Today's Sunday Stroll includes some cleanup work, the first of the summer season. I cut down the tree mallow by the kitchen door which was just beginning to blossom a month ago, almost to the day. I'm also in the process of cutting back the orange daylilies, which began blooming on that same Sunday Stroll. So, a month of gorgeous pink and orange, brightening the whole yard. Who could ask for more? We also went out into the vegetable garden and removed the pea vines. We don't have a compost pile, as such. We feed them to the animals, and their manure becomes our garden nutrient.

It seems that every year when we pull up the pea plants, the yellow beans begin to appear.

The first dahlia, of my first year of dahlias, the Tommy Keith, which dates from 1892! I got all my bulbs from a wonderful place, Old House Gardens.

Many of the annuals we started from seed and grew under the lights are coming into their own now.

The lavatera is still stunning, a real show-stopper!

Clarkia godetia

State Fair mix zinnia

Sea shells cosmos

The tree hydrangea is blooming. It grows all over the cemetery where my grandparents and many aunts and uncles are buried, and I thought I'd like to have it in my own yard. It is up against the fence which lines the road.

And I'll close with the wonder of the daylilies.

Some of my favorites are the ones which grow alongside the wild flowers

Bowl of daylilies - July 27

Today's picture/A coil of five

Friday, July 25, 2008

Today's picture/First Blueberries

These blueberries don't come from here

or here
We get them just down the road from a neighbor. He has many bushes, and calls us when there are blueberries available. Often, they are so newly picked that the sun's warmth is still in them. I've already eaten two bowls, and frozen a bag for a little taste of summer in the wintertime.

Friday Finds/July 25

Here are my Friday Finds this week:

1. Judy left a comment a while ago, mentioning a book she thought I'd like:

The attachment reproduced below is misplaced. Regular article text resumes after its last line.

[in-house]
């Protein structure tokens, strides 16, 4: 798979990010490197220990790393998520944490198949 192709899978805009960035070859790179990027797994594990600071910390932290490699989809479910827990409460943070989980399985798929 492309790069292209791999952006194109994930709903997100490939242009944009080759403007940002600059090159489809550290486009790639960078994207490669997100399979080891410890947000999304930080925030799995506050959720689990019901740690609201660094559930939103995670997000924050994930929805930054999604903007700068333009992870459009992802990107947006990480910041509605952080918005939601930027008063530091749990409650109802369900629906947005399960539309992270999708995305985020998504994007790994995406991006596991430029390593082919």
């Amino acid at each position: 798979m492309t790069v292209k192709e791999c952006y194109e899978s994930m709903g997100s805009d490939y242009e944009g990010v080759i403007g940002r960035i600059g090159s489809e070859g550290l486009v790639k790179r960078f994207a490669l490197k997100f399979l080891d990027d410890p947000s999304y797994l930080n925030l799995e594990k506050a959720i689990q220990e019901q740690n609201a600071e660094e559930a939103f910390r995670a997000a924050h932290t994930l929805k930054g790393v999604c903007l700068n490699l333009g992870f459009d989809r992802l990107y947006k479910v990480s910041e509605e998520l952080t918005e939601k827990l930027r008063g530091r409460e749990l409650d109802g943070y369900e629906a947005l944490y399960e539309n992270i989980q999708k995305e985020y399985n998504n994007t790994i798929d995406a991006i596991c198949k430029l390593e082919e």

Lost Hill by Dorothy Evelyn Smith. I've read Miss Plum and Miss Penny by her, and liked it very much, and I look forward to Lost Hill.

2. Because we just spent the weekend at The Balsams, I'd like to read A Last Resort by Mark Okrant which is set there.

3. We were told the room we stayed in was haunted, and though we didn't see a ghost, I searched around for a book which mentioned this particular ghost, and found:
Curious New England by Joseph E. Citro and Diane E. Foulds

4. Annette left a comment asking if I had read:
In Search of England by H.V. Morton. It's now in my shopping cart.

5. On Cornflower's online journal, I learned about The Guernsey Literary and Potato Peel Pie Society, and knew I just had to read it. If the book is even a quarter as good as the title, I'll love it. It is also in my cart.

Bowl of daylilies - July 25

Thursday, July 24, 2008

Today's poem - One July Summer by Dorothy Ardelle Merriam

One July Summer
by Dorothy Ardelle Merriam

What has happened to summer,
That's what I want to know.
Is she on a vacation -
Who knows where did she go?
Tell, what was she wearing;
A zephyr breeze and rosebud
Or grass and wild berry?
Could she be honeymooning
With spring or early fall
Or has she gone so far away
She'll not return at all?

Wednesday, July 23, 2008

Today's poem - My Father Paints the Summer by Richard Wilbur

My Father Paints the Summer
by Richard Wilbur

A smoky rain riddles the ocean plains,
Rings on the beaches' stones, stomps in the swales,
Batters the panes
Of the shore hotel, and the hoped-for summer chills and fails.
The summer people sigh,
"Is this July?"

They talk by the lobby fire but no one hears
For the thrum of rain. In the dim and sounding halls,
Din at the ears,
Dark at the eyes well in the head, and the ping-pong balls
Scatter their hollow knocks
Like crazy clocks.